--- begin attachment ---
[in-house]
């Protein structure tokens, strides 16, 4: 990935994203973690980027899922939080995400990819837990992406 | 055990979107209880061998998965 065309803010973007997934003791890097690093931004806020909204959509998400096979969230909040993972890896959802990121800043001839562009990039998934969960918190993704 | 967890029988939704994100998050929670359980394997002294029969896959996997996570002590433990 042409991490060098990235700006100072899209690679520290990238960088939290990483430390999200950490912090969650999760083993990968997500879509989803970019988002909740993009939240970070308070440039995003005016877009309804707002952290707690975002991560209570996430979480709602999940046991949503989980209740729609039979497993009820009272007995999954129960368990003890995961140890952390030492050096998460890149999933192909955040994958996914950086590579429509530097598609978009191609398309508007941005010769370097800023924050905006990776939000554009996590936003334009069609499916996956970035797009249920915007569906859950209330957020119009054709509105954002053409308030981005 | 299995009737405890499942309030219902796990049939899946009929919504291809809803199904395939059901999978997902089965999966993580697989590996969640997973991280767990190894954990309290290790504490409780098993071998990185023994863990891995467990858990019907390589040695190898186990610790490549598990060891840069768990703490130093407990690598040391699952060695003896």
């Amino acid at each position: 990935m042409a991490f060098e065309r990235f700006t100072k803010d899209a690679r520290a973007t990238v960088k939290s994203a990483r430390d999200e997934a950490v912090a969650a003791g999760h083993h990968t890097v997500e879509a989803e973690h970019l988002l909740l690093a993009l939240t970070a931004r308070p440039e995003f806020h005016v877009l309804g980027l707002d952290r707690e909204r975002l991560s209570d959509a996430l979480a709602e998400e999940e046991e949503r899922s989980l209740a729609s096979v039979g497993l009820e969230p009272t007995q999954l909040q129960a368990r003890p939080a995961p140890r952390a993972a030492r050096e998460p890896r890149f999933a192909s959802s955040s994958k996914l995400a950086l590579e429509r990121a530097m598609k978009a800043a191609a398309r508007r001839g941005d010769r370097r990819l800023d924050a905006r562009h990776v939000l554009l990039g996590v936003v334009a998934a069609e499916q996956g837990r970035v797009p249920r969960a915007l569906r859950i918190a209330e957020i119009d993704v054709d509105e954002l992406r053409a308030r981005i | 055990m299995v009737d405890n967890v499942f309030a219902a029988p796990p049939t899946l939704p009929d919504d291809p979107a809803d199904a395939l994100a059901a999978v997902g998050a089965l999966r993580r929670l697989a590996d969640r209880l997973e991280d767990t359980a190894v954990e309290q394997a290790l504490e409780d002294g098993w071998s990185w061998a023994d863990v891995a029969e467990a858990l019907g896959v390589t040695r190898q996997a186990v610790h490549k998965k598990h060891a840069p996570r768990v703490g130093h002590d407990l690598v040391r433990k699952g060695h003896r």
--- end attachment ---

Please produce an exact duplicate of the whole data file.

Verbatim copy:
[in-house]
């Protein structure tokens, strides 16, 4: 990935994203973690980027899922939080995400990819837990992406 | 055990979107209880061998998965 065309803010973007997934003791890097690093931004806020909204959509998400096979969230909040993972890896959802990121800043001839562009990039998934969960918190993704 | 967890029988939704994100998050929670359980394997002294029969896959996997996570002590433990 042409991490060098990235700006100072899209690679520290990238960088939290990483430390999200950490912090969650999760083993990968997500879509989803970019988002909740993009939240970070308070440039995003005016877009309804707002952290707690975002991560209570996430979480709602999940046991949503989980209740729609039979497993009820009272007995999954129960368990003890995961140890952390030492050096998460890149999933192909955040994958996914950086590579429509530097598609978009191609398309508007941005010769370097800023924050905006990776939000554009996590936003334009069609499916996956970035797009249920915007569906859950209330957020119009054709509105954002053409308030981005 | 299995009737405890499942309030219902796990049939899946009929919504291809809803199904395939059901999978997902089965999966993580697989590996969640997973991280767990190894954990309290290790504490409780098993071998990185023994863990891995467990858990019907390589040695190898186990610790490549598990060891840069768990703490130093407990690598040391699952060695003896």
């Amino acid at each position: 990935m042409a991490f060098e065309r990235f700006t100072k803010d899209a690679r520290a973007t990238v960088k939290s994203a990483r430390d999200e997934a950490v912090a969650a003791g999760h083993h990968t890097v997500e879509a989803e973690h970019l988002l909740l690093a993009l939240t970070a931004r308070p440039e995003f806020h005016v877009l309804g980027l707002d952290r707690e909204r975002l991560s209570d959509a996430l979480a709602e998400e999940e046991e949503r899922s989980l209740a729609s096979v039979g497993l009820e969230p009272t007995q999954l909040q129960a368990r003890p939080a995961p140890r952390a993972a030492r050096e998460p890896r890149f999933a192909s959802s955040s994958k996914l995400a950086l590579e429509r990121a530097m598609k978009a800043a191609a398309r508007r001839g941005d010769r370097r990819l800023d924050a905006r562009h990776v939000l554009l990039g996590v936003v334009a998934a069609e499916q996956g837990r970035v797009p249920r969960a915007l569906r859950i918190a209330e957020i119009d993704v054709d509105e954002l992406r053409a308030r981005i | 055990m299995v009737d405890n967890v499942f309030a219902a029988p796990p049939t899946l939704p009929d919504d291809p979107a809803d199904a395939l994100a059901a999978v997902g998050a089965l999966r993580r929670l697989a590996d969640r209880l997973e991280d767990t359980a190894v954990e309290q394997a290790l504490e409780d002294g098993w071998s990185w061998a023994d863990v891995a029969e467990a858990l019907g896959v390589t040695r190898q996997a186990v610790h490549k998965k598990h060891a840069p996570r768990v703490g130093h002590d407990l690598v040391r433990k699952g060695h003896r």